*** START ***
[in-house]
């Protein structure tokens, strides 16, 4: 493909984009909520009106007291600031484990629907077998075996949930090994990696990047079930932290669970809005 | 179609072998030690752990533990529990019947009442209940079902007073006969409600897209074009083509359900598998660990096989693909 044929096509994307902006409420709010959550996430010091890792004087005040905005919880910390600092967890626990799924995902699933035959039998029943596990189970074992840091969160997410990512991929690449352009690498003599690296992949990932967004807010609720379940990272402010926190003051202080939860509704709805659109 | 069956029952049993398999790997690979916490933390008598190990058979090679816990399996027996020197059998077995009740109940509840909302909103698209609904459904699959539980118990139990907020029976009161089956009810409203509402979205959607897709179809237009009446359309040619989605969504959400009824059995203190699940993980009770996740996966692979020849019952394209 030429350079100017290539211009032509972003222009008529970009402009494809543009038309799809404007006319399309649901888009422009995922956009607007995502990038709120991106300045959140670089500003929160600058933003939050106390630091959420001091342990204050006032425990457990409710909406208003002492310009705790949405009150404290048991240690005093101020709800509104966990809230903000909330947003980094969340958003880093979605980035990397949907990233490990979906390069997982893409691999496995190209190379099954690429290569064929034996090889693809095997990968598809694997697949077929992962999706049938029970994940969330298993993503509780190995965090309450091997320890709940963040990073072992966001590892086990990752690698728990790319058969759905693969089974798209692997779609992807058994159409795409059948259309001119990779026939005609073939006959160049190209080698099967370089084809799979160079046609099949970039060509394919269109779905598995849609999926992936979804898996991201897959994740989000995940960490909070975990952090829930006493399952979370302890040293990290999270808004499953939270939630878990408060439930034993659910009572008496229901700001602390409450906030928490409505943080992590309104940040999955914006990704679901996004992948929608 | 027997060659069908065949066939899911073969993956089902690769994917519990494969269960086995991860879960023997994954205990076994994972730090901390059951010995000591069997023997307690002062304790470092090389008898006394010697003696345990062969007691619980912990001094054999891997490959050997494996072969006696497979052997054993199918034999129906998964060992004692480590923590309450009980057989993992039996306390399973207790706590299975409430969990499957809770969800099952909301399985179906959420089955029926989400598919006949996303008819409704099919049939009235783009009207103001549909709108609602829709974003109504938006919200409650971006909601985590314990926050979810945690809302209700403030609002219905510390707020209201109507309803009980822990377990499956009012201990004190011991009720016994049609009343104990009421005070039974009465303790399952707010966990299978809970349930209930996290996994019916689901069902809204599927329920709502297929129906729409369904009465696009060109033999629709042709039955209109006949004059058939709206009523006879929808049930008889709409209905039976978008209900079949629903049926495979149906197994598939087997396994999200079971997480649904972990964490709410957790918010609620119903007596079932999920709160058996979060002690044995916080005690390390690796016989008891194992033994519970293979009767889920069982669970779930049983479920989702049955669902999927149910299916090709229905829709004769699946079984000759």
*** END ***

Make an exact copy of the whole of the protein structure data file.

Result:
[in-house]
């Protein structure tokens, strides 16, 4: 493909984009909520009106007291600031484990629907077998075996949930090994990696990047079930932290669970809005 | 179609072998030690752990533990529990019947009442209940079902007073006969409600897209074009083509359900598998660990096989693909 044929096509994307902006409420709010959550996430010091890792004087005040905005919880910390600092967890626990799924995902699933035959039998029943596990189970074992840091969160997410990512991929690449352009690498003599690296992949990932967004807010609720379940990272402010926190003051202080939860509704709805659109 | 069956029952049993398999790997690979916490933390008598190990058979090679816990399996027996020197059998077995009740109940509840909302909103698209609904459904699959539980118990139990907020029976009161089956009810409203509402979205959607897709179809237009009446359309040619989605969504959400009824059995203190699940993980009770996740996966692979020849019952394209 030429350079100017290539211009032509972003222009008529970009402009494809543009038309799809404007006319399309649901888009422009995922956009607007995502990038709120991106300045959140670089500003929160600058933003939050106390630091959420001091342990204050006032425990457990409710909406208003002492310009705790949405009150404290048991240690005093101020709800509104966990809230903000909330947003980094969340958003880093979605980035990397949907990233490990979906390069997982893409691999496995190209190379099954690429290569064929034996090889693809095997990968598809694997697949077929992962999706049938029970994940969330298993993503509780190995965090309450091997320890709940963040990073072992966001590892086990990752690698728990790319058969759905693969089974798209692997779609992807058994159409795409059948259309001119990779026939005609073939006959160049190209080698099967370089084809799979160079046609099949970039060509394919269109779905598995849609999926992936979804898996991201897959994740989000995940960490909070975990952090829930006493399952979370302890040293990290999270808004499953939270939630878990408060439930034993659910009572008496229901700001602390409450906030928490409505943080992590309104940040999955914006990704679901996004992948929608 | 027997060659069908065949066939899911073969993956089902690769994917519990494969269960086995991860879960023997994954205990076994994972730090901390059951010995000591069997023997307690002062304790470092090389008898006394010697003696345990062969007691619980912990001094054999891997490959050997494996072969006696497979052997054993199918034999129906998964060992004692480590923590309450009980057989993992039996306390399973207790706590299975409430969990499957809770969800099952909301399985179906959420089955029926989400598919006949996303008819409704099919049939009235783009009207103001549909709108609602829709974003109504938006919200409650971006909601985590314990926050979810945690809302209700403030609002219905510390707020209201109507309803009980822990377990499956009012201990004190011991009720016994049609009343104990009421005070039974009465303790399952707010966990299978809970349930209930996290996994019916689901069902809204599927329920709502297929129906729409369904009465696009060109033999629709042709039955209109006949004059058939709206009523006879929808049930008889709409209905039976978008209900079949629903049926495979149906197994598939087997396994999200079971997480649904972990964490709410957790918010609620119903007596079932999920709160058996979060002690044995916080005690390390690796016989008891194992033994519970293979009767889920069982669970779930049983479920989702049955669902999927149910299916090709229905829709004769699946079984000759």